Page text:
The United States is still an extremely popular destination for immigrants, and the US government gives nearly 1 million immigrants legal permanent status a year. That said, more than 11 million undocumented immigrants live in the United States today. Though most are from Mexico, undocumented immigrants come from all over the world, from the Philippines and China to Ireland and Italy. No matter their political party, although 3 in 4 Americans support commonsense immigration reform that fixes our legal immigration system and a pathway to citizenship, gridlock in Congress has so far kept meaningful immigration change off the table.
Today, our rusty immigration system can takes decades to process legal requests to immigrate. And for millions of undocumented immigrants, there's no "line" to stand in and no way for them to become a legal resident. Today, the situation is very complicated: even though President Obama has issued executive orders that would grant work permits and temporary legal status to nearly 5 million undocumented immigrants, he's also overseen more deportations of undocumented immigrants than any previous president before him. And while these actions are definitely just temporary band-aids, they would provide immediate relief to millions of families. In June 2016, the Supreme Court handed down a split decision, 4-4, on President Obama’s immigration executive actions. This split decision blocked the executive actions and stopped two programs, called DACA and DAPA, which temporarily allowed undocumented immigrants to stay in the country and work.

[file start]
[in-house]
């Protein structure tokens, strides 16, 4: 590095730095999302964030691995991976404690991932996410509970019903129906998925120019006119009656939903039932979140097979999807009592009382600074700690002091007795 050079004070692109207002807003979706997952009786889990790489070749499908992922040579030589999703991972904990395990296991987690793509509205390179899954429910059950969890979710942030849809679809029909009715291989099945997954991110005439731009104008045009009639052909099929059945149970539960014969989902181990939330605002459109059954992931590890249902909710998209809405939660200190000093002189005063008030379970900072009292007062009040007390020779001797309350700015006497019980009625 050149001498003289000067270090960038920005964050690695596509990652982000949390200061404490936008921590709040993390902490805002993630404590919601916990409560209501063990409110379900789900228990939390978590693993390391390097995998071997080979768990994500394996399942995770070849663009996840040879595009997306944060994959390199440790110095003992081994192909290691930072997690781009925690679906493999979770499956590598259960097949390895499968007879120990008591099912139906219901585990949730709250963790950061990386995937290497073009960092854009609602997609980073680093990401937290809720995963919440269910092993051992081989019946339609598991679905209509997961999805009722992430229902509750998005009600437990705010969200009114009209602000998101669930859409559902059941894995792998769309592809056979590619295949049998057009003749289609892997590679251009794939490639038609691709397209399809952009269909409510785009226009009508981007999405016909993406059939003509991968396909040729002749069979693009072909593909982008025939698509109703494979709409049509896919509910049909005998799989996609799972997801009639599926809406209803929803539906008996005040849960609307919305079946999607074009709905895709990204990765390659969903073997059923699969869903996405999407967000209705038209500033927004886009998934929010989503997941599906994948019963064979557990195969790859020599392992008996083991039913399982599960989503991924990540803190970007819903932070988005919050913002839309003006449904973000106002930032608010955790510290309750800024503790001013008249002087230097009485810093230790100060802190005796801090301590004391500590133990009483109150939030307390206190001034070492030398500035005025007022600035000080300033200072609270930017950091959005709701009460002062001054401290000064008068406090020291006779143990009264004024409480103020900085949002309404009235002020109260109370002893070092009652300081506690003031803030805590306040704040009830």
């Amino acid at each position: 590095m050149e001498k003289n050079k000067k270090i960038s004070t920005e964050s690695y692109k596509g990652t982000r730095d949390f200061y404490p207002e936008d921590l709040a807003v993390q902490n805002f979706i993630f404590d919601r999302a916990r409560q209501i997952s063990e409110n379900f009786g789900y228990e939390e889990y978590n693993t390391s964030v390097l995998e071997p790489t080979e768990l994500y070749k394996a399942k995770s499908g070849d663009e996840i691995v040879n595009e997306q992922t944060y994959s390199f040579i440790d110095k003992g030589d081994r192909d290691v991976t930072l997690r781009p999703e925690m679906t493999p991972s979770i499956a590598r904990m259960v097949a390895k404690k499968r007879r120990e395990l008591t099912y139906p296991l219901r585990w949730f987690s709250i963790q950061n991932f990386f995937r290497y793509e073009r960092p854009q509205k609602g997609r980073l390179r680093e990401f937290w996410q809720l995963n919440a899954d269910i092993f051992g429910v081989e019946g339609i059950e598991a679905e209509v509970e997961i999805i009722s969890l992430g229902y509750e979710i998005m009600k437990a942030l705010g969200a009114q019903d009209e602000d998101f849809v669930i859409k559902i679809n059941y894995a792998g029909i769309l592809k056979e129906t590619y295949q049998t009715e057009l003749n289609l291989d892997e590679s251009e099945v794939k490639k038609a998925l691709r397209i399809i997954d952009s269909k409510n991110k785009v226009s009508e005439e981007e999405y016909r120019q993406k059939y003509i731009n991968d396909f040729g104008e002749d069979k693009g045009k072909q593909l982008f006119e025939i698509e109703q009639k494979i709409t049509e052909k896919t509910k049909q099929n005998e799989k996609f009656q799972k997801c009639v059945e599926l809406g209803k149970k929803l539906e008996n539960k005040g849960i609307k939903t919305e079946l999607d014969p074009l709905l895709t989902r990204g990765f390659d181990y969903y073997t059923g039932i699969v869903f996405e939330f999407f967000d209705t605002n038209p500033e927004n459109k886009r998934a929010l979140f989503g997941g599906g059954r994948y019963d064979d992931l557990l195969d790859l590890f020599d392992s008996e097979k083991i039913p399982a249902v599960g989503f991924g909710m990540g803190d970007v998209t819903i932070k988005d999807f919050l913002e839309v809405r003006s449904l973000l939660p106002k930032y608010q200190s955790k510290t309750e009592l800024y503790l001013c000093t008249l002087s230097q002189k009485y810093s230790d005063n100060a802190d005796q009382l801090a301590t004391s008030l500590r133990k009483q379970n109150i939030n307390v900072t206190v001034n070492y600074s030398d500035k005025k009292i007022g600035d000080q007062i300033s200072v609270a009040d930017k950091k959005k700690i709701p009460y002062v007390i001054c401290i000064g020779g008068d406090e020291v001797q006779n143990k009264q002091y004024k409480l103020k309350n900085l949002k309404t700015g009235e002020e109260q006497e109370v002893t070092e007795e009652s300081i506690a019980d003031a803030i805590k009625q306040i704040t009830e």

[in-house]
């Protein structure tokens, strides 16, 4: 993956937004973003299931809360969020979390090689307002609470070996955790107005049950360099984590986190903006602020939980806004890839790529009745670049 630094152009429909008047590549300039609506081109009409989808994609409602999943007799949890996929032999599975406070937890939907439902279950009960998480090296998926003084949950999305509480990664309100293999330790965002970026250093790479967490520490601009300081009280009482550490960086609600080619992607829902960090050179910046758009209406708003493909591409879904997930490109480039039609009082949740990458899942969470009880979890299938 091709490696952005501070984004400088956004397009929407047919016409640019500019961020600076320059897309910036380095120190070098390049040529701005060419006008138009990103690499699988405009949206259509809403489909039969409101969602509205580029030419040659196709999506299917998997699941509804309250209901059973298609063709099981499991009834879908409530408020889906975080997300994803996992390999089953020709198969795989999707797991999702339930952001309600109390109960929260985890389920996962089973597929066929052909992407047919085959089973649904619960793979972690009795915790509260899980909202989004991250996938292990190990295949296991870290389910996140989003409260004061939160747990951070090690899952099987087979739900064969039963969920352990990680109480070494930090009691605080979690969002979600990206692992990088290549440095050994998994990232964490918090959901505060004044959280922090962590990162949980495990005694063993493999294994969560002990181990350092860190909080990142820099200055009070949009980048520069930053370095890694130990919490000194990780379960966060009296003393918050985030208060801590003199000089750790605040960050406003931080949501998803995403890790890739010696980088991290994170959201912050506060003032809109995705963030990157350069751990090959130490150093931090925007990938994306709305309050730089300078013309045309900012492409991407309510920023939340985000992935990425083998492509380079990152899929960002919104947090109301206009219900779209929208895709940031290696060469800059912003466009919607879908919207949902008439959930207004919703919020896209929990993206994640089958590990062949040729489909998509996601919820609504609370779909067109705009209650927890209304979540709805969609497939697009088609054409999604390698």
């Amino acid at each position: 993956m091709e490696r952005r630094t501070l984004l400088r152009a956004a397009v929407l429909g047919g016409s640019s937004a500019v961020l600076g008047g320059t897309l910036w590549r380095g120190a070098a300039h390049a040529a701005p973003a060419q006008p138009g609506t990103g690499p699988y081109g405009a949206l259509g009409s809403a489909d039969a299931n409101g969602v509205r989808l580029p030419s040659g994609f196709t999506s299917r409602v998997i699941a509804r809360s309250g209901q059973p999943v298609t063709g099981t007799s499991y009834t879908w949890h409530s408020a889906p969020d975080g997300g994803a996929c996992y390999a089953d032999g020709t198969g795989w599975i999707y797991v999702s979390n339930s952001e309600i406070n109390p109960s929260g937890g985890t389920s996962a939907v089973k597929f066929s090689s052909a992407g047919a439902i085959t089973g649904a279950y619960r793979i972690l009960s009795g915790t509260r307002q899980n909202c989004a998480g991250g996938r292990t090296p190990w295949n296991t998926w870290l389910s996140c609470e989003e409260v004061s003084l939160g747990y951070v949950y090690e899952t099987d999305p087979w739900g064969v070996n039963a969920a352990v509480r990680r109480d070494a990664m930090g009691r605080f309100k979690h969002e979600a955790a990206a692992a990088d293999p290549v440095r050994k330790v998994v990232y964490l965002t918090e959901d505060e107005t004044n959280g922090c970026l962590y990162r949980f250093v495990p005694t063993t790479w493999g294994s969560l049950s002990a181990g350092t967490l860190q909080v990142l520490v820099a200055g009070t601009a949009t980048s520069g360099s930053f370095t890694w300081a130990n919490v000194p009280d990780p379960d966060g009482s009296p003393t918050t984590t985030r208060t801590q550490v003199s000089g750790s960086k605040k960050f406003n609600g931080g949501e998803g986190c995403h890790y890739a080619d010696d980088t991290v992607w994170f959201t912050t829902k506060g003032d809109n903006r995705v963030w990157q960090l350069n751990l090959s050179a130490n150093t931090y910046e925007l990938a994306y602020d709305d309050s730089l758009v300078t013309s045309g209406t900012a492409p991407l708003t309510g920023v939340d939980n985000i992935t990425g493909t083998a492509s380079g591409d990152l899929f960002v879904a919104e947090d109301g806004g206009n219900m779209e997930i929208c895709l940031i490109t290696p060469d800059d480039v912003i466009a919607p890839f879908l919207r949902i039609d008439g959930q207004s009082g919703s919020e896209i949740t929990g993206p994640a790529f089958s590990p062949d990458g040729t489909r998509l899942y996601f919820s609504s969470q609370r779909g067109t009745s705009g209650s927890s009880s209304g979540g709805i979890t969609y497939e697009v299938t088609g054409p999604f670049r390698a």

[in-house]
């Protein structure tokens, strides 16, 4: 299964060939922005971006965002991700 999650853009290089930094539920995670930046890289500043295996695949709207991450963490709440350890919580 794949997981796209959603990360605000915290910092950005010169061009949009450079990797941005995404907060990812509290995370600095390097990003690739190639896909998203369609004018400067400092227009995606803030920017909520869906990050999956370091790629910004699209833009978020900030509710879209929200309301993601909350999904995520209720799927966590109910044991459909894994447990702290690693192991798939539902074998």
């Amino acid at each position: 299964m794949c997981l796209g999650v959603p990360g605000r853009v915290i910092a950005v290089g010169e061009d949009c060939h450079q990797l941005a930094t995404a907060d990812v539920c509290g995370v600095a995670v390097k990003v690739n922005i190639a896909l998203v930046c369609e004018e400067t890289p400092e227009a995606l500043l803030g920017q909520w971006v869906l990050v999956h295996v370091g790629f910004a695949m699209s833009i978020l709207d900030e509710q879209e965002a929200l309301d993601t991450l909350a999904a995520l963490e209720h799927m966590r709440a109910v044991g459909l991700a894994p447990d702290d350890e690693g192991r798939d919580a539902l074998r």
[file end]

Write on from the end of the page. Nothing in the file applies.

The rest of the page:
Ever tried to download an app when your phone is out of storage? That's sort of how America's immigration system is running these days: slow, frustrating, and in need of an upgrade. Currently, we are turning away talented entrepreneurs and innovators who want to come in the U.S. to start companies and create jobs, and for the undocumented immigrants left out of the official American system, there isn't even a "back of the line" for them to get on.
Undocumented immigrants contribute nearly $12 billion in taxes annually, and comprise about 5% of the U.S. labor force. Certain fields, like the tech industry, also rely on legal immigration to bring highly skilled foreign entrepreneurs to encourage innovation, create jobs and grow our economy. For every day without immigration reform, it is estimated that our economy loses $37 million in lost revenue. And the estimated cost to round up and deport the 11 million undocumented immigrants is greater than $600 billion - not to mention the devastating human toll that mass deportation would inflict.